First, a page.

The swearing in today of U.S. Rep.-elects Tammy Duckworth of Hoffman Estates, Bill Foster of Naperville and Brad Schneider of Deerfield represents a 180-degree departure from the "red wave" of 2010, which saw a crop of Tea Party freshmen elected to Congress.
All Democrats, the three weathered staunch opposition in November's election. They vow to be voices of compromise when the 113th Congress convenes after today's ceremonies.
"In this group without exception, there seems to be a sincerer commitment to work together," Schneider said of the new congressional freshmen.
Here are some priorities as the three suburbanites prepare to take office.
Duckworth, a former assistant secretary of Veterans Affairs under President Barack Obama, said she was driven to make a second bid for Congress after seeing her office nearly shut down by partisan gridlock over 11th-hour debt ceiling negotiations in early 2011.
Duckworth beat Tea Party Republican Joe Walsh of McHenry in November, after losing a close race to Republican Peter Roskam of Wheaton in 2006. The 8th District includes parts of Northwest Cook, eastern Kane and northern DuPage counties.
A double amputee Iraq War veteran, Duckworth will serve on the House Armed Services Committee. "When it comes to veterans or persons with disabilities, it is a place where we can get some compromise," she said.
Despite ties to the Obama administration, Duckworth said she will put her constituents' needs above her own political allegiances.
She plans to focus on ways to support local businesses and has spent recent weeks meeting with local mayors to discuss the need for better transportation and infrastructure funding, including western access to O'Hare International Airport, expansion of the Elgin-O'Hare Expressway and creating more Metra stations for communities in the district.
She favors Obama's health care legislation, but worries that it unfairly burdens small businesses like restaurants with high numbers of employees. While she describes Medicare as a "promise," she said she would cut costs by allowing the program to negotiate for cheaper prescription drug prices and cracking down on Medicare fraud -- an approach, she noted, that Roskam also supports.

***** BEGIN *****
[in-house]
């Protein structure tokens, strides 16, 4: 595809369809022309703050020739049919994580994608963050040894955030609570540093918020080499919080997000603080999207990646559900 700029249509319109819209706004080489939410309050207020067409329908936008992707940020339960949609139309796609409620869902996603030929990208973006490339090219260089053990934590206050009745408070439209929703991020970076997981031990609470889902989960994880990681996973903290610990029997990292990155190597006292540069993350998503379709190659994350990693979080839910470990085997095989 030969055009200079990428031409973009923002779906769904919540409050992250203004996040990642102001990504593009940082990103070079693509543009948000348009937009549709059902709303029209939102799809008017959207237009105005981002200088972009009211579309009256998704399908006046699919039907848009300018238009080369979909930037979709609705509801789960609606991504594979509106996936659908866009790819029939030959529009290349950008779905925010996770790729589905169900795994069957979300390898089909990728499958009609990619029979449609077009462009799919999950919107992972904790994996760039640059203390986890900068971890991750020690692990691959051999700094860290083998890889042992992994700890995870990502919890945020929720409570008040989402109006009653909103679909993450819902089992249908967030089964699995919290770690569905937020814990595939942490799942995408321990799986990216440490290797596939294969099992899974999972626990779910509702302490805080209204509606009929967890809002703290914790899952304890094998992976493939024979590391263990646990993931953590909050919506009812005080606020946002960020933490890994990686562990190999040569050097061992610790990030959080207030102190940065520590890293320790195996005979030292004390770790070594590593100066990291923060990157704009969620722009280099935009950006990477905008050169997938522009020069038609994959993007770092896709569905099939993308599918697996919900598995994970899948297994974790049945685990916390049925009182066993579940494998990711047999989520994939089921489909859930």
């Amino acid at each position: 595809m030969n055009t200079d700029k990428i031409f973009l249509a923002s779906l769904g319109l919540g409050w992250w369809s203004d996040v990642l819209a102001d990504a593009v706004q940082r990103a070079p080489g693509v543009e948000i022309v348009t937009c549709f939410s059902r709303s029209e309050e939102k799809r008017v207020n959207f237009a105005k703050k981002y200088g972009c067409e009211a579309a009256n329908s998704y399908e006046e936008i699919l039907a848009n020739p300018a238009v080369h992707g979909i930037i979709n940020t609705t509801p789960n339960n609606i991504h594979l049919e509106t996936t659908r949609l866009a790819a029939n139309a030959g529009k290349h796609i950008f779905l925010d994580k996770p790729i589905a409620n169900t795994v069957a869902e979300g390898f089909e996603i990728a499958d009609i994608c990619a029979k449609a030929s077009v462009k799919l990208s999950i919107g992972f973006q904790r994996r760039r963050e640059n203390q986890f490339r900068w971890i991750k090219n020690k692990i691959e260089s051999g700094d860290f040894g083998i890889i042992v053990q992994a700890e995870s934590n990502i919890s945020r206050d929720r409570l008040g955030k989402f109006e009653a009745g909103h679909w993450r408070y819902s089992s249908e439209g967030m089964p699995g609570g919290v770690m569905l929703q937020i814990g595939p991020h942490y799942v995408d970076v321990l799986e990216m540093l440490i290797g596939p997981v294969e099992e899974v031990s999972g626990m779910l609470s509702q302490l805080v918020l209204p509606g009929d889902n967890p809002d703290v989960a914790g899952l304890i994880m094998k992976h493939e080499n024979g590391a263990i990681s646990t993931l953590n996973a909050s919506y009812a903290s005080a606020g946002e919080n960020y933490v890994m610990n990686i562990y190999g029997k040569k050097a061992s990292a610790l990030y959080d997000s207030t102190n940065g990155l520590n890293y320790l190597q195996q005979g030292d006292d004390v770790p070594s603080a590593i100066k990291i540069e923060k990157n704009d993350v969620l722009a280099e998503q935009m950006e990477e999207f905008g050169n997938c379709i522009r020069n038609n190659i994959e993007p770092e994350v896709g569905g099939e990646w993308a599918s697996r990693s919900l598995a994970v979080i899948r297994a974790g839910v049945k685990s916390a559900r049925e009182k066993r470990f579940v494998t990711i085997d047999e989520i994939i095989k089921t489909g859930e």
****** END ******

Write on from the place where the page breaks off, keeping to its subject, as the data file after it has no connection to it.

She favors immigration reform but said there should be a tough path to citizenship.
Naperville scientist Bill Foster, who served in Congress in 2009 and 2010, said he knows that his support for immigration reform provided a major boost to his campaign against seven-term Congresswoman Judy Biggert of Hinsdale.
The new 11th Congressional District includes large swathes of Aurora and Joliet. Both have extensive numbers of minority voters, many of whom showed up to cheer Foster's support of the DREAM Act at a political forum in the final days of the campaign.
Foster pointed to his vote for the DREAM Act in 2010 as a "major factor" in his win, not only in Aurora and Joliet, but also in other parts of the district.
Foster, who will sit on the House Financial Services Committee, has said he's most excited about continuing to push for the DREAM Act, properly implementing Obama's health care program and ensuring the vitality of manufacturers and the transportation network in the 11th District.
In a perfect world, Foster said, he'll also be greeted in his return to Washington, D.C., by Republican colleagues ready to compromise.
"I think there is logic for a possible decision by the Republican Party to moderate some of their extreme stances," Foster said.
Brad Schneider's narrow election over Republican Rep. Bob Dold of Kenilworth represents the first time in more than 30 years that a Democrat has held the North suburban 10th District seat.
However, like Republican predecessors Dold, John Porter and now-U.S. Sen. Mark Kirk, Schneider promises he'll be a pragmatic moderate and will reach across the aisle to serve the district that runs from the Wisconsin line south to Maine Township and includes the North Shore as well as parts of Libertyville, Vernon, Fremont, Avon, Grant, Warren and Lake Villa townships.
Schneider's deep ties to Israel -- which include many trips, work with local Jewish youth and work in a kibbutz -- will provide insight to the district that's roughly one quarter Jewish and in his role on the House Foreign Affairs Committee -- a coveted assignment he wasn't sure he'd get.
Like Duckworth, Schneider says he's been visiting with residents and leaders in the district since the election.
Schneider said helping spur job growth will be one of his priorities.
Schneider said he hopes to develop good relationships with Kirk and Democratic Sen. Dick Durbin, as well as other members of the Illinois delegation.
"I have lived my life working with anyone willing to work with me," the longtime business consultant said.
"It's just people talking to each other. People sitting down for a cup of coffee talking about what we can do, whether it's dealing with job growth or looking forward. A lot of people in the Illinois delegation are keyed in on transportation issues. I've always said if you can build relationships in good times, then when challenges arise, it (helps)."
•Daily Herald staff writer Jim Fuller contributed to this report.